bsktbll28082 wrote:Is it common for the moot court board to send out sample briefs with the main arguments/cases you should focus on? I don't understand why we wrote our own briefs then. The judges don't even see them.

Do you mean that the board sent out bench memos to the judges for the competition? If so, this is incredibly common. It's hard enough to get people to judge moot court competitions as it is; if you had to make the judges read the student briefs for all the sessions they judge, no one would do it. It's also fairly realistic to actual appellate panels, where judges may be relying on bench memos prepared by their clerks, rather than on the briefs and record. (If they're not authoring the opinion.)


Yes, it sounds like the judges will be getting sample briefs. But so did we- they posted 6 example briefs and told us to basically argue what the briefs said.

I thought it was weird they provided the arguments like that, but maybe that's how moot court is :/

Oh, okay, that does sound weird.

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BelugaWhale
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Re: Tips for Moot Court oral arugments

Postby BelugaWhale » Tue Feb 18, 2014 1:15 am

A. Nony Mouse wrote:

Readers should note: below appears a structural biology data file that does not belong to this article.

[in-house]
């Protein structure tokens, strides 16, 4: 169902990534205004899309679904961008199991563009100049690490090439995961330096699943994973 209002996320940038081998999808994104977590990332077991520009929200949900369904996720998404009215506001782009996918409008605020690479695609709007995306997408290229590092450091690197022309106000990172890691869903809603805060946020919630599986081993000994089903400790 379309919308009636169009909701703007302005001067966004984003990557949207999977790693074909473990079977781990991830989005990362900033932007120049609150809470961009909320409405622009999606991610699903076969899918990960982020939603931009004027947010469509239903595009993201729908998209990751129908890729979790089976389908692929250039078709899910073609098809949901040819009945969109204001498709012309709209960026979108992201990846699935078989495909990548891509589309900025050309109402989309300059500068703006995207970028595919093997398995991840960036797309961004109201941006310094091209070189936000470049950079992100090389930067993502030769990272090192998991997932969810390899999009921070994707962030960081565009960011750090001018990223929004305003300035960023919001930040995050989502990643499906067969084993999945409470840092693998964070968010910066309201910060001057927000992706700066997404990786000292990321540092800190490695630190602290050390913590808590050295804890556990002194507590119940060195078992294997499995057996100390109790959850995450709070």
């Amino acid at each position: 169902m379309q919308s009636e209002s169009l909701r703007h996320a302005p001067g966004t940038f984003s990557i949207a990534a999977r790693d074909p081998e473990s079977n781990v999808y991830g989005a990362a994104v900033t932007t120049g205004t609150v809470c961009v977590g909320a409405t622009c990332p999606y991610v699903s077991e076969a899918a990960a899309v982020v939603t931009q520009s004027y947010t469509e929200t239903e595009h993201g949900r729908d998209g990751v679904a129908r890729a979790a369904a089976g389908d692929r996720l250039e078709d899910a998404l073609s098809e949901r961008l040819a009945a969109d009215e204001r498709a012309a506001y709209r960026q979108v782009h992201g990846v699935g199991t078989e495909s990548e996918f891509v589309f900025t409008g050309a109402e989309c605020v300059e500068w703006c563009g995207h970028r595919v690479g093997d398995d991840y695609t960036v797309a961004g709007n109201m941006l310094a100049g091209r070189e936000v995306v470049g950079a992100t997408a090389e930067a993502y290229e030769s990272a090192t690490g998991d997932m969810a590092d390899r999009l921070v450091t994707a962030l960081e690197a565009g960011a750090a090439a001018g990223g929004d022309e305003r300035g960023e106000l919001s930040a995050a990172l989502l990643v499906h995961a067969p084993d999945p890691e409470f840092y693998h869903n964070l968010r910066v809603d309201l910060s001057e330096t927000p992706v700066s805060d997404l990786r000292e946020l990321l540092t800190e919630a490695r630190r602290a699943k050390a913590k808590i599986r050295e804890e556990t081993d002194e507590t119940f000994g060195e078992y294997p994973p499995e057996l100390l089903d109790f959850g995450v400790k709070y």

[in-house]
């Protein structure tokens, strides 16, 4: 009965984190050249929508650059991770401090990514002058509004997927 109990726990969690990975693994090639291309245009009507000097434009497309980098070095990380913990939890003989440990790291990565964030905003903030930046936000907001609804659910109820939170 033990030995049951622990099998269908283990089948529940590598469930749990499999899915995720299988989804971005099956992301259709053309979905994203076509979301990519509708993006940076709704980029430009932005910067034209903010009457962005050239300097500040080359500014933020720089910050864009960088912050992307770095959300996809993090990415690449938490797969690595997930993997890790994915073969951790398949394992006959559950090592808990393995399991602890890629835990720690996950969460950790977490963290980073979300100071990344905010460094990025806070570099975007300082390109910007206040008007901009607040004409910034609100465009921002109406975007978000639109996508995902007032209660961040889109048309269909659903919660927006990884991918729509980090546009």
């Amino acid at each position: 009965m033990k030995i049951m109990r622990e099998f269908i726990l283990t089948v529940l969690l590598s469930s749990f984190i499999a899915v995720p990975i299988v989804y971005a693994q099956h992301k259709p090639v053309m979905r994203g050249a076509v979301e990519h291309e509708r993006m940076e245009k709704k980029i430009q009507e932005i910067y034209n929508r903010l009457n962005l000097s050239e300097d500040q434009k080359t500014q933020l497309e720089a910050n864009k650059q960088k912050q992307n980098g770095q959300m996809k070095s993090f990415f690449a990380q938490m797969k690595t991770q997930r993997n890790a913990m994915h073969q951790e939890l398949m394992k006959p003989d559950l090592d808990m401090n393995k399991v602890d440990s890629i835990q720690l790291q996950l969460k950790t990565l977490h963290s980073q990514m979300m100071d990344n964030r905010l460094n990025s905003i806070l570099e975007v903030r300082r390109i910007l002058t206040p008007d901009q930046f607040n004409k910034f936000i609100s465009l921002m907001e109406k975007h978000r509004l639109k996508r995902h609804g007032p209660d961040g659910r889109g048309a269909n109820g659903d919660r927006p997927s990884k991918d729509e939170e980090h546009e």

bsktbll28082 wrote:
A. Nony Mouse wrote:
bsktbll28082 wrote:Is it common for the moot court board to send out sample briefs with the main arguments/cases you should focus on? I don't understand why we wrote our own briefs then. The judges don't even see them.

Do you mean that the board sent out bench memos to the judges for the competition? If so, this is incredibly common. It's hard enough to get people to judge moot court competitions as it is; if you had to make the judges read the student briefs for all the sessions they judge, no one would do it. It's also fairly realistic to actual appellate panels, where judges may be relying on bench memos prepared by their clerks, rather than on the briefs and record. (If they're not authoring the opinion.)


Yes, it sounds like the judges will be getting sample briefs. But so did we- they posted 6 example briefs and told us to basically argue what the briefs said.

I thought it was weird they provided the arguments like that, but maybe that's how moot court is :/

Oh, okay, that does sound weird.

How can you write a brief when the sample briefs already take up all the good arguments and copying them is plagiarism?! Do they want crappy briefs?

Edit: I think I got it. Some schools do moot court differently in that it's ONLY an oral competition so there is no writing component. If this is how your moot court does it, then the setup makes sense.

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bsktbll28082
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Re: Tips for Moot Court oral arugments

Postby bsktbll28082 » Tue Feb 18, 2014 1:20 pm

We actually did write a brief. Had about two weeks to do it so I think there was enough time to research. And I don't think we're limited to the arguments in the sample briefs (just highly suggested that those are the strongest). They provided the sample briefs to the competitors- sounded weird and it sounds like you all agree.

Brief will be worth 30% of our score (in the first few rounds), and oral argument 70%. Top 8 make board.